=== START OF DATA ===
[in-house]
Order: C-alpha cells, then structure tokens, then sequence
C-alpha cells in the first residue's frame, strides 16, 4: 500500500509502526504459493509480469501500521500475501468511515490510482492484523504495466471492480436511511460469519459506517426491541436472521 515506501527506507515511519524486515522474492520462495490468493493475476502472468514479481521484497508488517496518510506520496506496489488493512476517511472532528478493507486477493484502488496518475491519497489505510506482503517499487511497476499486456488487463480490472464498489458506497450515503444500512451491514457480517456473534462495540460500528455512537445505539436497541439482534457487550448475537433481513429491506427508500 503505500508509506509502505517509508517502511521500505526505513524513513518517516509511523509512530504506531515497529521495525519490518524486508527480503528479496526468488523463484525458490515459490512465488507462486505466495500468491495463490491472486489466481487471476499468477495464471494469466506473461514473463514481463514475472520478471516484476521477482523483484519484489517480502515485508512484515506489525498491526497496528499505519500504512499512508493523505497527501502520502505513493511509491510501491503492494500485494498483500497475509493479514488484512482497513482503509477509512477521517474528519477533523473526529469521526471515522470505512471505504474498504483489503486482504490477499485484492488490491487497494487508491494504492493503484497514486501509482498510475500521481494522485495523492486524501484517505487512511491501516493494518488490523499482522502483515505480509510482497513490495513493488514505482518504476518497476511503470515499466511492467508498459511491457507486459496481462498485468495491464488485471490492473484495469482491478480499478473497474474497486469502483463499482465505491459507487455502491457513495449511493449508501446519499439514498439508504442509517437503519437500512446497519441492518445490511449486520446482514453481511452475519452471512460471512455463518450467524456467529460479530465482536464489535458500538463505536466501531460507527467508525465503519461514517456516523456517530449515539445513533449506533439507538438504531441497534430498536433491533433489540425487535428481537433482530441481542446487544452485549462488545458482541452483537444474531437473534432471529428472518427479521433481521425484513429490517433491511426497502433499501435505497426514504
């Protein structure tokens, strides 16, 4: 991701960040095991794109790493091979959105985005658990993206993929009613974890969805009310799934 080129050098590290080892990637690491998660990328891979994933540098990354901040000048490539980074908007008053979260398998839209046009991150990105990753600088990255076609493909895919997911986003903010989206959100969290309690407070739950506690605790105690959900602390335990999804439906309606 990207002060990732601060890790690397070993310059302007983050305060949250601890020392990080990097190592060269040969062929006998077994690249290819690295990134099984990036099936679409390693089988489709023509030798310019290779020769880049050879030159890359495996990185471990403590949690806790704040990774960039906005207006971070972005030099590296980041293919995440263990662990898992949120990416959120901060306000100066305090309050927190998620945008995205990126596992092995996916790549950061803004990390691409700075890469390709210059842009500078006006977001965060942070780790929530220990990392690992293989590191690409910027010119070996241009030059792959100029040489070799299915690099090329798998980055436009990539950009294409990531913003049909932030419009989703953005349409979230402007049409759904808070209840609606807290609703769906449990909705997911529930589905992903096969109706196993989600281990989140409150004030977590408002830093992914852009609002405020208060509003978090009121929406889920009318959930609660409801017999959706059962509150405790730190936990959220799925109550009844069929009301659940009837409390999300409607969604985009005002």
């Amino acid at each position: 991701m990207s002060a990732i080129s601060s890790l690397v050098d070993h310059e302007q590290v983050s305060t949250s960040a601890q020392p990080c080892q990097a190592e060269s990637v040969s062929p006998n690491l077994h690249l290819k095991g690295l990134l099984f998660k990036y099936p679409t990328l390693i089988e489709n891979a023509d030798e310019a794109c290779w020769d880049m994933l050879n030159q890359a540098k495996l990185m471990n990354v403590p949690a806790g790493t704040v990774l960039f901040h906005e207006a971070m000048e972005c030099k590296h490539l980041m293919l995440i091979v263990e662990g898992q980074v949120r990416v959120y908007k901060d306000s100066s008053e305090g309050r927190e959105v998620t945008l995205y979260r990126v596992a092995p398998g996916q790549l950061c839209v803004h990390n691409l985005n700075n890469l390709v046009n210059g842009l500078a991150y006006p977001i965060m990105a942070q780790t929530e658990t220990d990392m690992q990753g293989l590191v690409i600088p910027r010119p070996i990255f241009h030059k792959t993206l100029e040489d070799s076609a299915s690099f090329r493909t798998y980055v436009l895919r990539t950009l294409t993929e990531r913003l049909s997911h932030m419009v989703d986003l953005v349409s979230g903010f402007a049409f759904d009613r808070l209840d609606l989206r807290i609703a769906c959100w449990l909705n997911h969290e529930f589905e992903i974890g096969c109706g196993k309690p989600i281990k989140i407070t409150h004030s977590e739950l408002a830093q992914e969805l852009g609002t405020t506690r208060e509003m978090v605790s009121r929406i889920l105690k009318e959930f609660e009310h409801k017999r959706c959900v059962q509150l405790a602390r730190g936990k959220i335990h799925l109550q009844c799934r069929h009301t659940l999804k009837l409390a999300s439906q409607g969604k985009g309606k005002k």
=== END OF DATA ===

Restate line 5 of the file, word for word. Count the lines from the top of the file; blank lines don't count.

């Amino acid at each position: 991701m990207s002060a990732i080129s601060s890790l690397v050098d070993h310059e302007q590290v983050s305060t949250s960040a601890q020392p990080c080892q990097a190592e060269s990637v040969s062929p006998n690491l077994h690249l290819k095991g690295l990134l099984f998660k990036y099936p679409t990328l390693i089988e489709n891979a023509d030798e310019a794109c290779w020769d880049m994933l050879n030159q890359a540098k495996l990185m471990n990354v403590p949690a806790g790493t704040v990774l960039f901040h906005e207006a971070m000048e972005c030099k590296h490539l980041m293919l995440i091979v263990e662990g898992q980074v949120r990416v959120y908007k901060d306000s100066s008053e305090g309050r927190e959105v998620t945008l995205y979260r990126v596992a092995p398998g996916q790549l950061c839209v803004h990390n691409l985005n700075n890469l390709v046009n210059g842009l500078a991150y006006p977001i965060m990105a942070q780790t929530e658990t220990d990392m690992q990753g293989l590191v690409i600088p910027r010119p070996i990255f241009h030059k792959t993206l100029e040489d070799s076609a299915s690099f090329r493909t798998y980055v436009l895919r990539t950009l294409t993929e990531r913003l049909s997911h932030m419009v989703d986003l953005v349409s979230g903010f402007a049409f759904d009613r808070l209840d609606l989206r807290i609703a769906c959100w449990l909705n997911h969290e529930f589905e992903i974890g096969c109706g196993k309690p989600i281990k989140i407070t409150h004030s977590e739950l408002a830093q992914e969805l852009g609002t405020t506690r208060e509003m978090v605790s009121r929406i889920l105690k009318e959930f609660e009310h409801k017999r959706c959900v059962q509150l405790a602390r730190g936990k959220i335990h799925l109550q009844c799934r069929h009301t659940l999804k009837l409390a999300s439906q409607g969604k985009g309606k005002k």